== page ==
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$\textstyle \parbox{.9\textwidth}{
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Eric S Raymond, Ed.
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Dennis Cook, Chris Fraser, Stephen Boyd Gowing, Colin Panisset III
Grant Heinrich, Chris Keane, Iain Sinclair, Ryan Shelswell,
James Wondrasek, Anand Kumria, Chris Wood, Jason Crane,
Paul McLachlan, Matt Estela, Dennis Clark, Eliseo d'Annunzio,
Peter Meric, Andrew Wilson, Carolyn Choy and Piers Johnson
affirm the right to be identified as authors of this work.
First Edition 1993 Programmers' Society. Limited to a single
presentation copy, printed on rice paper and bound in buck-boards.
Given to one editor by another, and then left in a taxi
between UTS and Newtown.
Second Edition July 1993. Third printing late 1993.
Fourth printing and major rewrite March 1994.
Fifth printing and merciless cutting up February 1995.
Second Volume of Fifth Printing June 1995.
Third Edition February 1996.
Authors' Impressions
First Impression Nov. 1992 ...A Good Thing
Second Impression Jan. 1993 ...A Bad Thing
Third Impression Feb. 1993 ...Anything You Say
Permission to use, copy, modify and distribute this document for any
non-profit purpose is granted provided the above copyright notices and
this permission notice appear in all copies and neither the authors'
names or the name of the Programmers' Society be used in advertising
or publicity pertaining to the distribution of the document without
specific prior written permission. Neither the Authors nor the
Programmers' Society make any representations about the suitability
of this document for any purpose. It is provided ``as is'', without
express or implied warranty.
The authors and the Programmers' Society disclaim all warranties
with regard to this document including all implied warranties
of merchantability and fitness. In no event shall the authors or
the Programmers' Society be liable for any special, indirect or
consequential damages or any damages whatsoever resulting
from loss of use or data, whether in an action of contract,
negligence or other tortuous action arising out of, or in connection
with, the use or information contained in this document.
UNIX is a trademark.
The X Windows System, X and X11 are registered trademarks of MIT.
``Sun Workstation'' and the Sun logo are trademarks of Sun Microsystems.
Likenesses of Mr Men copyright Roger Hargreaves.
Back cover and ProgSoc logo copyright Iain Sinclair.
PEANUTS comic strips copyright Charles M Schulz.
Thin, unhappy drawings copyright Michael Leunig.
Anatomical line art taken from Gray's Anatomy.
Likenesses of ``the Tick'', sidekick and Oedipus copyright Ben Edlund.
Muppets copyright Disney studios.
The Far Side copyright Gary Larson.
Calvin and Hobbes copyright Bill Watterson.
Wonderful line drawings copyright the Estate of W. Heath Robinson.
Tintin copyright the Estate of Herge & Methuen Books.
`Manners and Modes' copyright D.L.Ghilchik & Punch magazine.

Jenny Edwards for helping with the printing.
John Hughes, for not minding too much.

When swimming, ProgSoc members like to go to another
person's house and fall asleep in the spa.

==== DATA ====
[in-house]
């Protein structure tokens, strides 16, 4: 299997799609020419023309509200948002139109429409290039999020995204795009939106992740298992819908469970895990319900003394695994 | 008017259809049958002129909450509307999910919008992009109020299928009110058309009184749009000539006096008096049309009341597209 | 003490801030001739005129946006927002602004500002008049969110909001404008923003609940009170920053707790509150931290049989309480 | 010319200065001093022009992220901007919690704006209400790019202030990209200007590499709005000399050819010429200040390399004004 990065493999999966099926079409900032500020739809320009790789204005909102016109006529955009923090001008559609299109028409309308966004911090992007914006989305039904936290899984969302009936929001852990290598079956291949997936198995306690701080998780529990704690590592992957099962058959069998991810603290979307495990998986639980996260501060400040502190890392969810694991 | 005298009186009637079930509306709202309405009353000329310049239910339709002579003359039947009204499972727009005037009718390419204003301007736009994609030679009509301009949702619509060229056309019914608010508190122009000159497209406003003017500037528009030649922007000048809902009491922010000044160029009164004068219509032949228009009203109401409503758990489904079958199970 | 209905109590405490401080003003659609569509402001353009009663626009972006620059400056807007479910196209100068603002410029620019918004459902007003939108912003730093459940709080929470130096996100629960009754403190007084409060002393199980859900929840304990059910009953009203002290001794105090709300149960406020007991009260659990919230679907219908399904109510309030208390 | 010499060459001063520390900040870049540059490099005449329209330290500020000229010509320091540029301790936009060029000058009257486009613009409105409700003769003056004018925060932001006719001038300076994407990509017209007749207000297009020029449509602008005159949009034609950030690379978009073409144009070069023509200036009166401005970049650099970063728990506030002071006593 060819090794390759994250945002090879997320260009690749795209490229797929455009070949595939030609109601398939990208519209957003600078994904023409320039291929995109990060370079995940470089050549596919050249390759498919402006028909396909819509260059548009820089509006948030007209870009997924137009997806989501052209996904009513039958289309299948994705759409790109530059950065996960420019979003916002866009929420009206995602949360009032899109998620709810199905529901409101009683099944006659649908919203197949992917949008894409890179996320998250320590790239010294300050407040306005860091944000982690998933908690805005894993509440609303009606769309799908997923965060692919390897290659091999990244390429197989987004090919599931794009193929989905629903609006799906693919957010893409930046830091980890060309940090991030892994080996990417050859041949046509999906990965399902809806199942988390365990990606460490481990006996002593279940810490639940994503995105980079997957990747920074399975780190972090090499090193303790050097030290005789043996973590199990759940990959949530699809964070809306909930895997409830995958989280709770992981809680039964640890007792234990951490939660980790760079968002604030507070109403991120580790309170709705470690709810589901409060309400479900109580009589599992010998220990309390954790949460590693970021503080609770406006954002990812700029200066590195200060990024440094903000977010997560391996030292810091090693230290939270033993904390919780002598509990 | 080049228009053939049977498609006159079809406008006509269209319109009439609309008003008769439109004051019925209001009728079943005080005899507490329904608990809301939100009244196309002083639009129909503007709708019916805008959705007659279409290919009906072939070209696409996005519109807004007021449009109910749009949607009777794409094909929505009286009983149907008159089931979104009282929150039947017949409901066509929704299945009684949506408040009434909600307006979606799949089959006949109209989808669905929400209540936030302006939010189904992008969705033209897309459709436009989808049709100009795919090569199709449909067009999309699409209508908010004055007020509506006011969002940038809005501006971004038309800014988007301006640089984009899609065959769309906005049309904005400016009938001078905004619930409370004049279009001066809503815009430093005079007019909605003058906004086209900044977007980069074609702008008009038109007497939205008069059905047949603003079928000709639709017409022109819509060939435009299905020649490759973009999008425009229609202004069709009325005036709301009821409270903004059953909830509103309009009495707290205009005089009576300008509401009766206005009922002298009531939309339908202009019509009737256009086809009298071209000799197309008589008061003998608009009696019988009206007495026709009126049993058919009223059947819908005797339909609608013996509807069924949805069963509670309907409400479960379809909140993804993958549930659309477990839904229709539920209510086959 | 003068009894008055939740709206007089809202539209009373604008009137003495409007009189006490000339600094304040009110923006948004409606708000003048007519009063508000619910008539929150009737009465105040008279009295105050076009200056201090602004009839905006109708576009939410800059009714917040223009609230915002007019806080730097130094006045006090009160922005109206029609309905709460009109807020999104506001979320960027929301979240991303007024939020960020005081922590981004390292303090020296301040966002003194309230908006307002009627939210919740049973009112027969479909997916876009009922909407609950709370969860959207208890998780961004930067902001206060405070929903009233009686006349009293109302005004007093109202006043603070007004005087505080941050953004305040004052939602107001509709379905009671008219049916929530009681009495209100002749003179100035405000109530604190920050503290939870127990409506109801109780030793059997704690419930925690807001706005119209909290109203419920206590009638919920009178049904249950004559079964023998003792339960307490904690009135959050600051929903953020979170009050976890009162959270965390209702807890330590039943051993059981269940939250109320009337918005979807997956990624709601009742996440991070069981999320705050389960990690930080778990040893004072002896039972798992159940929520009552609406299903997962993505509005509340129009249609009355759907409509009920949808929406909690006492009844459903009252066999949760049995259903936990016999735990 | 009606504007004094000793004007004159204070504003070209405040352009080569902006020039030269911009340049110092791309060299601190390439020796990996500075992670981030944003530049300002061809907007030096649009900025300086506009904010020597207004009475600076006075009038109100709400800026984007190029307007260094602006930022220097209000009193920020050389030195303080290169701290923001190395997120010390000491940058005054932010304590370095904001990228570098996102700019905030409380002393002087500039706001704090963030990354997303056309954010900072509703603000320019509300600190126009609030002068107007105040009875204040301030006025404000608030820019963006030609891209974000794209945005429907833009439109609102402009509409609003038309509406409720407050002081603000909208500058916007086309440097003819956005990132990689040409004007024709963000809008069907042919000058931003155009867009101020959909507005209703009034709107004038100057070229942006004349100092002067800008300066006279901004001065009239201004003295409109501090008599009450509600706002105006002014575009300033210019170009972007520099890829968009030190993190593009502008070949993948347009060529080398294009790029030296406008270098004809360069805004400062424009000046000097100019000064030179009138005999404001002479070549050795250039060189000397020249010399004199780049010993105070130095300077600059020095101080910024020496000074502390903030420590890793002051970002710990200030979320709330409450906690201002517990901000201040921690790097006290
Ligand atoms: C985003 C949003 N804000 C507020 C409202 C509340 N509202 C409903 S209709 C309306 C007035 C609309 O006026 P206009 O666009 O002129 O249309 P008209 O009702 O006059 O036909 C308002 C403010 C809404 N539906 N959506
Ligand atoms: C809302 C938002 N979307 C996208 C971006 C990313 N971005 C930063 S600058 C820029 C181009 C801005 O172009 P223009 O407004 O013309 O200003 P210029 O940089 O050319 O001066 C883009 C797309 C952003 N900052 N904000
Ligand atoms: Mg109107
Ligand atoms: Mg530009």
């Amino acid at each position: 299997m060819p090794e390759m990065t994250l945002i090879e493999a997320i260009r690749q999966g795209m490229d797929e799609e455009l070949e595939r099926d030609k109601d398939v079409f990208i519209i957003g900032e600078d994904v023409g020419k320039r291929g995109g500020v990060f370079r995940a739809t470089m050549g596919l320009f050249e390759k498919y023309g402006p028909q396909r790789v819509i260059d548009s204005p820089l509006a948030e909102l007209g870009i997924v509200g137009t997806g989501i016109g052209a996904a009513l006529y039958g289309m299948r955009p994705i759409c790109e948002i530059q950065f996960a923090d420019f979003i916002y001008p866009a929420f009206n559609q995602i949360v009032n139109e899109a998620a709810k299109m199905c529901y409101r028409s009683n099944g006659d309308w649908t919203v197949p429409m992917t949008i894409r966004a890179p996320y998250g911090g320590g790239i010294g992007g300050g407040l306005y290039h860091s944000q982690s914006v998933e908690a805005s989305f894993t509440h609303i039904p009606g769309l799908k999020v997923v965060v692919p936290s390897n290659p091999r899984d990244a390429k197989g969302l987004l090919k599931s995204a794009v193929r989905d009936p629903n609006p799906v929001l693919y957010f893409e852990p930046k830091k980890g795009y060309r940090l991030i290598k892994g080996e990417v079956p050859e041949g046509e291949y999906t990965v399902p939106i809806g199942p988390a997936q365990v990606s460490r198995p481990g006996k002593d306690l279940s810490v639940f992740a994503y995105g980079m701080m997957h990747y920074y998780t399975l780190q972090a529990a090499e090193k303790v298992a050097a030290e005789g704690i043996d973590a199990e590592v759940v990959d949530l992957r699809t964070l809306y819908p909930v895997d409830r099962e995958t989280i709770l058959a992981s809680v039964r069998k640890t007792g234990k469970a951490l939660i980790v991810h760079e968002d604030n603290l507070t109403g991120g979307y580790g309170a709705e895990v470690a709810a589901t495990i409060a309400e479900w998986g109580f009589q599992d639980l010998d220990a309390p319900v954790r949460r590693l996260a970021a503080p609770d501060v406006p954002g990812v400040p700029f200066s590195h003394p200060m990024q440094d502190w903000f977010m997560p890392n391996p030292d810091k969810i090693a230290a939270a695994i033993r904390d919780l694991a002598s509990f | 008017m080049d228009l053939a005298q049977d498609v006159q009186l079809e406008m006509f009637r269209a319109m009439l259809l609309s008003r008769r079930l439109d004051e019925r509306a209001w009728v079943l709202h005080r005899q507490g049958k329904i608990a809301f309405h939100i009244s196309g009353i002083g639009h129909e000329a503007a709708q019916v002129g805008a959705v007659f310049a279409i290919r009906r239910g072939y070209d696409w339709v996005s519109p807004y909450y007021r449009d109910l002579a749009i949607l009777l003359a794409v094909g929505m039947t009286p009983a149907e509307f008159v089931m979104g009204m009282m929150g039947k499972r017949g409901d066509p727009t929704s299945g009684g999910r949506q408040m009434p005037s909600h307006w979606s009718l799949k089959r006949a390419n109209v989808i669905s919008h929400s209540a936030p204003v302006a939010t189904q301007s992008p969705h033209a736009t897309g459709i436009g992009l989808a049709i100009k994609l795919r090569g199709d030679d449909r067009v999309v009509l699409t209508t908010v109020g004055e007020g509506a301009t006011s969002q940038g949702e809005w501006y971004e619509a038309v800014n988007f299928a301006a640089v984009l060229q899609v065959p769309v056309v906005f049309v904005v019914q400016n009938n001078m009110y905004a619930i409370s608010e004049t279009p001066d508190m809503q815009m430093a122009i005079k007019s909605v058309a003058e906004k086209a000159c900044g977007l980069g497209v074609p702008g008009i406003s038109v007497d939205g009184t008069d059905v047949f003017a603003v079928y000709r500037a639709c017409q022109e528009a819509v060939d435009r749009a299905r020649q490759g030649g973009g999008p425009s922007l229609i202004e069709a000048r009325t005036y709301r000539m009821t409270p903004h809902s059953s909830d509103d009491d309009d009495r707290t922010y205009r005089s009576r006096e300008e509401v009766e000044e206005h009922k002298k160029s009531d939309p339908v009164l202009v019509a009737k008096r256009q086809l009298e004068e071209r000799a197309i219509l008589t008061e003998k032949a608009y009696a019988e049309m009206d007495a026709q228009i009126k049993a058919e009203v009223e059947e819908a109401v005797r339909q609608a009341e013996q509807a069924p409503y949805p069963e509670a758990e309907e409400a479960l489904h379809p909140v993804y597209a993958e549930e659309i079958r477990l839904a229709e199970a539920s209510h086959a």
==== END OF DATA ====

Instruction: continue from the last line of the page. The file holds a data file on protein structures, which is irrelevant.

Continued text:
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Welcome to TFM. This is the fourth edition of the third guide to the School of Computing Science computer systems written by the Programmers' Society. The original edition, the Sun User Guide (1990), was a reasonable first attempt at providing students with the necessary documentation to effectively use the computer systems at UTS. After five complete rewrites and a lot of creative editing, we hope TFM satisfies your want for such information[*].

TFM is edited using Vi and typeset using LaTeX , nobody seems to really know why -- masochism, we expect. But it does mean we can do it instead of assignments, using the Suns of SoCS.

ProgSoc is a special interest group loosely affiliated with the UTS union (we would like to be closer, but they aren't interested unless we're prepared to have a barbecue); it includes current and ex-students and staff of UTS. Our constitution orders us to learn and disseminate knowledge about the programming and application of computers. In particular, being net.junkies ourselves, we are compelled to increase the awareness of information resources available on the bounteous (largely anarchic) Internet. We are also here to provide assistance and, where possible, resources for our members' projects and activities.

In 1994, ProgSoc installed the machine donated by Sun Microsystems, called ftoomsh[*]. The machine is administered and available for use by ProgSoc members.

Last year, we welcomed some of you at orientation. We'll probably do it all again this year. Or to already have done so by the time you read this. We also intended to put this document, TFM onto the Web by converting all its content into HTML. Someone must have wished me[*] luck, because it was done, and may be found at

If you find any part of TFM offensive it is in all probability a joke. You may, of course, complain to us if you want. If you find any of TFM funny, then it is obviously offensive and you're a sick puppy. You ought to be ashamed of yourself.

Any comments, particularly on TFM, particularly if you're volunteering to help with with the re-write for next year, can be directed via email to, the editor at, or to the writers of each section[*].

Piers Johnson
This year's emboldened ProgSoc Publications Officer[*]
July 1996[*]

  • Contents
  • The Basics
  • Networking Without Business Cards!
  • Timewasting Techniques
  • Lifestyle Section
  • Harder Stuff
  • Appendices
  • Bibliography
  • About this document ...
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